Letter to the editor: Business and theology can mix if the end objectives are the same

Alex Long’s opinion in the Feb. 11 Waltonian suggested that business plays an essential role in the accomplishment of God’s goals, and asks whether a relationship between theology and business might make each discipline more useful in the hands of God.

I think a relationship between the two disciplines is essential – but there are significant barriers to overcome before a constructive relationship between the two can be forged. Some of these barriers are suggested in his essay.

One way of dividing up the world that has perhaps led to his observation that “business generally receives a bad rap at Eastern,” is the division of the world into the sacred and profane, with theologians stereotypically concerned with the former and business with the latter. Cultural forces have led to this division, but it is not a division that the biblical witness will allow us to sustain. The God of Jesus Christ is up to his elbows in the profane, becoming profane himself, in order to heal and redeem – in other words, to make everything sacred. Materialism and selfishness per se are not the problem, it is how these forces are oriented and directed, and what they generate, that is the problem.

The ongoing, unimaginative relationship of suspicion between business and theology that persists on the basis of this division has no theological grounds. What needs to happen is that this relationship needs to be reconfigured, the stereotypes challenged, and more imaginative and integrative frameworks developed to address the parochialism of both disciplines. To use the categorization discredited above, theology needs to be more concerned with the ‘profane,’ and business needs to be more concerned with the ‘sacred’ – and both disciplines need to do so on more than a superficial level.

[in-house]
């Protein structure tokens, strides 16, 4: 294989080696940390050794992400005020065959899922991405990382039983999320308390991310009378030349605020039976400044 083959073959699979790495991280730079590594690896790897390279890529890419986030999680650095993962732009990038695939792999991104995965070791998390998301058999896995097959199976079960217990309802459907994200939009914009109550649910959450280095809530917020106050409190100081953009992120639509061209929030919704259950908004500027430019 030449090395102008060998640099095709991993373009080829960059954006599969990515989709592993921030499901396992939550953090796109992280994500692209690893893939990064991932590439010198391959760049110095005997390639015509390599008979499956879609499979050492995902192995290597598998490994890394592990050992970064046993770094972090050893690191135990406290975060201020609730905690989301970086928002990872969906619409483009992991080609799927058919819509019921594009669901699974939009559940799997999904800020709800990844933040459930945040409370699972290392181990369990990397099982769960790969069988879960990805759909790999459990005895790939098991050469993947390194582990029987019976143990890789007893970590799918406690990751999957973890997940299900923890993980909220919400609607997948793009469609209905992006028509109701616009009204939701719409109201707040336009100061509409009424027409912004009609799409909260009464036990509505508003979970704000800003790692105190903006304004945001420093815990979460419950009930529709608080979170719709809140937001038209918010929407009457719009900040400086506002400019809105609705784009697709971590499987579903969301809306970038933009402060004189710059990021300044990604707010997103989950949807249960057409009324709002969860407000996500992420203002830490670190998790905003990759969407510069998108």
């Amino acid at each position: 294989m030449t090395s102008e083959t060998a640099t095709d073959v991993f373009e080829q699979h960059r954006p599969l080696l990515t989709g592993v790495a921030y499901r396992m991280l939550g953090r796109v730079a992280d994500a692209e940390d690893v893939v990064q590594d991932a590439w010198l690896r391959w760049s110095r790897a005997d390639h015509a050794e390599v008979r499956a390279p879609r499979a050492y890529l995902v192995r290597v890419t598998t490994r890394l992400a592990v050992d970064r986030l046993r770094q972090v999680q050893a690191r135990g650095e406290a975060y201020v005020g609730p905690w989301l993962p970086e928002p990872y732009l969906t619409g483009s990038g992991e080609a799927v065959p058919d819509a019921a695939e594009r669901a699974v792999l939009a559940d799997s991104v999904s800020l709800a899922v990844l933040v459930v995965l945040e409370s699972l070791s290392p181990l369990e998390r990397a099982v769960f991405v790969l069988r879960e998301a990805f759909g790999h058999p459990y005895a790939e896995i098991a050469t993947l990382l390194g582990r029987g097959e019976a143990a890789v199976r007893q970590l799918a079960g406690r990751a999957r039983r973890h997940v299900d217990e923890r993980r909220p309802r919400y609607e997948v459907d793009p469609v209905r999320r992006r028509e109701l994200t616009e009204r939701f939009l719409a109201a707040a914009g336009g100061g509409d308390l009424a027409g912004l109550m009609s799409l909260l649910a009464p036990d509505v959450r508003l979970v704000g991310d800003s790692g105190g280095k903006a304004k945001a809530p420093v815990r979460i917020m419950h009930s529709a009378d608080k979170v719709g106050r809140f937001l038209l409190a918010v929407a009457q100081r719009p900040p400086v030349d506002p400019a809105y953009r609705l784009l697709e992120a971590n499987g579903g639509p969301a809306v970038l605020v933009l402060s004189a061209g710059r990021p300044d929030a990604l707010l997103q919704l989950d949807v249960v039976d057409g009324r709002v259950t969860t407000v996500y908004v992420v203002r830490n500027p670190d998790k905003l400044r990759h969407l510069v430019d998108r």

Bringing both into a constructive and mutually transforming relationship is necessary if the mission of the Kingdom of God is to be advanced. A reorientation around a different goal has the potential to bring these two parties together in a way that accusations of business’ materialism and greed, and accusations of theology’s abstractions and impracticality, cannot. A preoccupation with God and theology certainly will not purge the human, or human institutions, of greed and selfishness, just as a passion for business need not lead one into a life of greed and God-forgetfulness.

I like Shane Claiborne. His way may be simple, but it is not the only way to address the concerns of the poor. His goals are those of innumerable businesspeople that my wife and I know – who are also working imaginatively to advance the kingdom of God and to bear witness to its goals and values by promoting chastened forms of materialism and selfishness that enable and empower the poor, address the root causes of injustice and oppression and promote peace.

They may have ties instead of dreads, shiny black shoes instead of Birkenstocks, and may live in homes that look like hotels, but their goals are the same, and that seems basis enough for more collaboration between them. Pursuing justice does not necessitate a life of poverty. But it also does not mean ‘business as usual’ and ignoring critical reflection on a range of issues that impact, and are impacted by, business. A businessperson can be as much an ordinary radical as a new monastic, but both require the other to accomplish their shared goals. It’s time to end the suspicion and get down to business.

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